This question refers to Sections 3.1 of the 2021 ESC CV Prevention Guidelines. The question is asked by CardioNerds Academy Intern, student Dr. Hirsh Elhence, answered first by internal medicine resident at Beaumont Hospital and soon to be Mayo Clinic cardiology fellow and Dr. Teodora Donisan and then by expert faculty Dr. Eugene Yang.
Dr. Yang is professor of medicine of the University of Washington where he is medical director of the Eastside Specialty Center and the co-Director of the Cardiovascular Wellness and Prevention Program. Dr. Yang is former Governor of the ACC Washington Chapter and current chair of the ACC Prevention of CVD Section.
The CardioNerds Decipher The Guidelines Series for the 2021 ESC CV Prevention Guidelines represents a collaboration with the ACC Prevention of CVD Section, the National Lipid Association, and Preventive Cardiovascular Nurses Association.
Please read the following patient vignettes and choose the FALSE statement.
A. A 39-year-old man who comes for a regular physical, has normal vitals and weight, denies any significant past medical or family history – does not need systematic cardiovascular disease (CVD) assessment.
B. A 39-year-old woman who comes for a regular physical, has normal vitals and weight, and has a history of radical hysterectomy (no other significant past medical or family history) – could benefit from systematic or opportunistic CVD assessment.
C. A 39-year-old woman who comes for a regular physical, has normal vitals except for a BMI of 27 kg/m2 and a family history of hypertension – requires a systematic global CVD assessment.
D. A 39-year-old man who comes for a regular physical, has normal vitals and weight, and has a personal history of type I diabetes – requires a systematic global CVD assessment.
The correct answer is C.
Option A is an accurate statement, as systematic CVD risk assessment is not recommended in men < 40 years-old and women < 50 years-old, if they have no known cardiovascular (CV) risk factors. (Class III, level C)
Option B is an accurate statement, as this patient had a radical hysterectomy, which means the ovaries have been removed as well and she is considered postmenopausal. Systematic or opportunistic CV risk assessment can be considered in men > 40 years-old and women > 50 years-old or postmenopausal, even in the absence of known ASCVD risk factors. (Class IIb, level C)
Option C is a false statement and thus the correct answer, as the recommendations for global screening in this patient are not as strong and would require shared decision making. Opportunistic screening of blood pressure can be considered in her, as she is at risk for developing hypertension. Blood pressure screening should be considered in adults at risk for the development of hypertension, such as those who are overweight or with a known family history of hypertension. (Class IIa, level B)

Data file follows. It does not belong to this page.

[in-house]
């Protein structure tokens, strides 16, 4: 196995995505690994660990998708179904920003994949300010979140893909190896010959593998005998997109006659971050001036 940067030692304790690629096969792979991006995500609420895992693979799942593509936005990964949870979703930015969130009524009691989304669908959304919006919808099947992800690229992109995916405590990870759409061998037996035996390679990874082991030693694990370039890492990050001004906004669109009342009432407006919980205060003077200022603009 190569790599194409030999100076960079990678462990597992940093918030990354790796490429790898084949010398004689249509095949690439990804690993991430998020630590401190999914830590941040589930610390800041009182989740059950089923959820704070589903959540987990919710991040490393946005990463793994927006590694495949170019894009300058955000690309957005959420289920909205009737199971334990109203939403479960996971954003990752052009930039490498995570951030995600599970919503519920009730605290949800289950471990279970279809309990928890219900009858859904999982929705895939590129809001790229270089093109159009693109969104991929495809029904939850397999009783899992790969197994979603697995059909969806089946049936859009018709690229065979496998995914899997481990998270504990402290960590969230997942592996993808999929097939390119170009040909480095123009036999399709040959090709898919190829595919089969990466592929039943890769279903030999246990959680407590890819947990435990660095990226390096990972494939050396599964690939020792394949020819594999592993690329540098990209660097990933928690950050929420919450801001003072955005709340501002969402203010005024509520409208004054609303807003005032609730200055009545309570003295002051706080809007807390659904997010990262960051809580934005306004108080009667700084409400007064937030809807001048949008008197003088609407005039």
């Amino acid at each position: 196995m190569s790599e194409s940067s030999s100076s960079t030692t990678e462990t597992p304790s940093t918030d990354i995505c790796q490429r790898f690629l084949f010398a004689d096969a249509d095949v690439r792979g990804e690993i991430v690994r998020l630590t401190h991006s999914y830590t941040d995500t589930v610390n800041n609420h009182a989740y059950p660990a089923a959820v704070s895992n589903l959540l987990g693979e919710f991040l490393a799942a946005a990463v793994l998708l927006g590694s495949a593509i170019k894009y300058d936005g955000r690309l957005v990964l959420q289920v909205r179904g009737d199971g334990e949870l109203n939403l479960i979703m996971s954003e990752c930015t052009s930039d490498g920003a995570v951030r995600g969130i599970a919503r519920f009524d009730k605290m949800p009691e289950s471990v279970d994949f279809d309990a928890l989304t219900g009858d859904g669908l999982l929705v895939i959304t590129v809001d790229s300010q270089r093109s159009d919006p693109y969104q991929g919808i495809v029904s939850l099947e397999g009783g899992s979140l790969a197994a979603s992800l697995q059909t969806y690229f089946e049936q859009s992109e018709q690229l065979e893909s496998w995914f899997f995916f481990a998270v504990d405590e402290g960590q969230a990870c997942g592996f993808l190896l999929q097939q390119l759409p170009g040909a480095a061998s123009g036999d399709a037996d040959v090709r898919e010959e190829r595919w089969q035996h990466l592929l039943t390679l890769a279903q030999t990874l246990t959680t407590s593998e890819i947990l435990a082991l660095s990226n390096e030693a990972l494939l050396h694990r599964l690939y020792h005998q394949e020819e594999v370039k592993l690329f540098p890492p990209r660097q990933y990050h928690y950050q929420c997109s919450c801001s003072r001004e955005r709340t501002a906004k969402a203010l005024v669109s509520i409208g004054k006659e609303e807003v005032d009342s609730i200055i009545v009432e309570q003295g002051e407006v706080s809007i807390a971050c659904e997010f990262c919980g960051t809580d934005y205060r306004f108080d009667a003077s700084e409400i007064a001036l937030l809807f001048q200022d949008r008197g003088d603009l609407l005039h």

Option D is an accurate statement, as systematic global CVD risk assessment is recommended in individuals with any major vascular risk factor (i.e., family history of premature CVD, familial hyperlipidemia, CVD risk factors such as smoking, arterial hypertension, DM, raised lipid level, obesity, or comorbidities increasing CVD risk). (Class I, level C)
Additional learning points:
Do you know the difference between opportunistic and systematic CVD screening?
- Opportunistic screening refers to screening without a predefined strategy when the patient presents for different reasons. This is an effective and recommended way to screen for ASCVD risk factors, although it is unclear if it leads to benefits in clinical outcomes.
- Systematic screening can be done following a clear strategy formally evaluating either the general population or targeted subpopulations (i.e., type 2 diabetics or patients with significant family history of CVD). Systematic screening results in improvements in risk factors but has no proven effect on CVD outcomes.
Systematic CVD risk assessment in the general population without CV risk factors does not seem to be cost effective and has unclear benefits on outcomes, although it does lead to increased detection of potentially actionable CV risk factors. Risk assessment is not a one-time event and should be repeated (e.g., every 5 years), but there is no clear data to guide intervals.
Section 3.1, page 3236; Table on page 3242.